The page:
pear reduced
            in price, a water tank
            that purred for hours
            while 501 verbs surfed
            conjugations, continuous
            waves of what was, what used
            to be, what no longer exists.

Te amaba, me amabas, nos amabamos

           Not a map’s stickpin to
           Brooklyn, more highlighter
           glide across an open workbook’s
           spine, pesos doled out
           per diem like guilt
           from a pishke
           cup, pouring ever-
           present rain.

I was working. I used to be married.

           Describe perfect’s
           opposite:
           a house cramped
           with winter rooms,
           fractured bones
           percolating in
           widowed franchises
           until Spanish classes
           sparked a pretense
          of purpose:

reir [to laugh]; reíamos [we used to laugh],

         She began with habitual
         error, unceasing
         fault: She
         used to correct
         high school
         English—I been,
         you been—until
         she’d been
         burned, bored,
         bordered on sub-par,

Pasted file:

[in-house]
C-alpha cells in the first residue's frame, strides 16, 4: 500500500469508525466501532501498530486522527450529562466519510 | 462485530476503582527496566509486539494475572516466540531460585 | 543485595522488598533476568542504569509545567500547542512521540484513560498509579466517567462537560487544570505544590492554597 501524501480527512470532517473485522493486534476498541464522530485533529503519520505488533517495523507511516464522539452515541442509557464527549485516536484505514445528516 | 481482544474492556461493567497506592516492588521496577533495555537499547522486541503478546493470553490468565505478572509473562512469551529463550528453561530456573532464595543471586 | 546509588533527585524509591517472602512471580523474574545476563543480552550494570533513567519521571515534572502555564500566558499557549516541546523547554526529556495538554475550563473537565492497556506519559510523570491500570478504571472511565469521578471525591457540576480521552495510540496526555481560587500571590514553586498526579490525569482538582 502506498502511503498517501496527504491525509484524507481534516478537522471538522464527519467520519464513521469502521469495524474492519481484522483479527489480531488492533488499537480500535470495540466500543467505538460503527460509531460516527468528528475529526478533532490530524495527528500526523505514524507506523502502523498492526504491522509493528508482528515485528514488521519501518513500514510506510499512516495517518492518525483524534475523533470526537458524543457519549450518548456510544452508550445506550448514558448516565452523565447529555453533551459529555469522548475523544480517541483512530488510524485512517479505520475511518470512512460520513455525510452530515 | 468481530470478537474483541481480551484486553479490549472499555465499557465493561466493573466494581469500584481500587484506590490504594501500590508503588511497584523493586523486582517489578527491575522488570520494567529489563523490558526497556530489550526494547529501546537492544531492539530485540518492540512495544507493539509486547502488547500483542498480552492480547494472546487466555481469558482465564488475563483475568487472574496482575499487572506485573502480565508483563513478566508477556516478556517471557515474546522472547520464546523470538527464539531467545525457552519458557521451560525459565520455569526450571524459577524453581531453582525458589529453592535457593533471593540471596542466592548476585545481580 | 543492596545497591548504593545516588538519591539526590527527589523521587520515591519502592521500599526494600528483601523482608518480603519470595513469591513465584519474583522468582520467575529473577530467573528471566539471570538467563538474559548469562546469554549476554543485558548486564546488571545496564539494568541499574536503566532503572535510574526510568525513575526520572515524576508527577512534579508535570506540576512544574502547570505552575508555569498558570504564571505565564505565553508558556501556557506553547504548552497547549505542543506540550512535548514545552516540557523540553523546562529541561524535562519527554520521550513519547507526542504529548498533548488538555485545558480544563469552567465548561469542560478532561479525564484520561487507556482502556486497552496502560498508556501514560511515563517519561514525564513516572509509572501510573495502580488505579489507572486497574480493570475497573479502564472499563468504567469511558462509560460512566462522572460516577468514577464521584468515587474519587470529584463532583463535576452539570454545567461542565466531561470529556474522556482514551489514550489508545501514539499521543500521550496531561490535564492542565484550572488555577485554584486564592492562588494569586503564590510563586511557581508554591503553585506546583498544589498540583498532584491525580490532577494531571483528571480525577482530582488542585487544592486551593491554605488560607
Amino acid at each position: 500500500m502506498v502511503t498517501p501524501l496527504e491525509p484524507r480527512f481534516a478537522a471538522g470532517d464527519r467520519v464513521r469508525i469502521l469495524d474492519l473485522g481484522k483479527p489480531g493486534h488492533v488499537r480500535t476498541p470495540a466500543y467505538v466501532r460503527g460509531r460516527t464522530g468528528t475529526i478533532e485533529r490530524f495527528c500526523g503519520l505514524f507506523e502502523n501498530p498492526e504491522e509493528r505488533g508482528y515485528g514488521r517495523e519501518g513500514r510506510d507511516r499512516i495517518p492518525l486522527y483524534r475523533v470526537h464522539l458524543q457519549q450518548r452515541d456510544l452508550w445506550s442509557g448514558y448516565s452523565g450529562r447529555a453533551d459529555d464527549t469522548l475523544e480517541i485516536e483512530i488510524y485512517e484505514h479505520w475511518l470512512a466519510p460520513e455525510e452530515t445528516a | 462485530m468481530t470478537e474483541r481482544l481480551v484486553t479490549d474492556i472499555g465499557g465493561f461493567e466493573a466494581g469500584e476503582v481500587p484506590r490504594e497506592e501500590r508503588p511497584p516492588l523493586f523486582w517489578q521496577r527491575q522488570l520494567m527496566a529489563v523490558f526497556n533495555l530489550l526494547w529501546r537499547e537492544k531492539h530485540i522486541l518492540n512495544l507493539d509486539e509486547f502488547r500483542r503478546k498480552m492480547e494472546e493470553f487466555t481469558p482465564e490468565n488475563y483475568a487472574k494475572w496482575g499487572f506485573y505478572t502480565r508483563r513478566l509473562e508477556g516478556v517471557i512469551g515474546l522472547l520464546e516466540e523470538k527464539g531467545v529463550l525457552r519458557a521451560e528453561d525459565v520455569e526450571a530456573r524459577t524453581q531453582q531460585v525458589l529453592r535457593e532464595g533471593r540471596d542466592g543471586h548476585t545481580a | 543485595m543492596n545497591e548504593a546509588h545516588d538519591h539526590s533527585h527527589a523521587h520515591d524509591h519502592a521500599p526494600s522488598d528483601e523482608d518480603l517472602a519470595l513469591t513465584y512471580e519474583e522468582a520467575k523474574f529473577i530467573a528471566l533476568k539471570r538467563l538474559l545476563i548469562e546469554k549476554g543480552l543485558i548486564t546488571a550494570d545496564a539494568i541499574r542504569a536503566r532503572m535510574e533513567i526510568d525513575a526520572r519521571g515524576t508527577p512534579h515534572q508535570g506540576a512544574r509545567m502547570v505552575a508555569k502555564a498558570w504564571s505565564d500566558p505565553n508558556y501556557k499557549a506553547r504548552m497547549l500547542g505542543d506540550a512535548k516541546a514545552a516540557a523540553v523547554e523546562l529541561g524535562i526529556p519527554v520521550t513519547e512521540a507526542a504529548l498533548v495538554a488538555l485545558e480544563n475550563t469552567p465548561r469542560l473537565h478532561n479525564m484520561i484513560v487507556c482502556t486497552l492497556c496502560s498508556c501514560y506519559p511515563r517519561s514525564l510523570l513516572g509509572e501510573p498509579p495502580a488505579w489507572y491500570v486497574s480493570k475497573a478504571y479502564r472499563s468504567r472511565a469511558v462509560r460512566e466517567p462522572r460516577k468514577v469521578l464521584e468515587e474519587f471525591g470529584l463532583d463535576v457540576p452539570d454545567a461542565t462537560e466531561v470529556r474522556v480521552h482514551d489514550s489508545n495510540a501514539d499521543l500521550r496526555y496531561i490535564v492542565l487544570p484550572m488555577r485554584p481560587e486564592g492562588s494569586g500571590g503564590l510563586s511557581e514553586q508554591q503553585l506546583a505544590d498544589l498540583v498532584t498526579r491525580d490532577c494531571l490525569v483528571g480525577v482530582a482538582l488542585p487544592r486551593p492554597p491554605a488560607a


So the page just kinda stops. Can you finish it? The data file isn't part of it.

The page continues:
parsing sense.
         Now, she chooses
         To not edit, attends
         to contextual cues:

siempre, con frequencia, a veces, todos los días

        usually the imperfect
        follows, no—
        she says, it always does.

SPANISH PRONUNCIATION

Just flap the tongue against the palate—all
your “r’s” will sound like natives’ do. Advice
you comprehend but send a bowling ball
through “pedo” (fart), instead of the precise

conjunction “pero” (but). “Better, butter,”
repeated exercises to untether
frenum tissue’s stubborn US clutter,
curl up and climb the tip to alveolar

ridge, a childish “embarrassment” that’s worse
as cognates claim “embarazado” –you’re pregnant
with shame, ask for more pages (páginas),
mistake sounds, stress (vaginas), leaving friends silent

or worse, enchanted, perceived as easy, filthy
rich, a gringa. No choice but to plead: guilty.

“A GREAT PLACE FOR BLACK PEOPLE”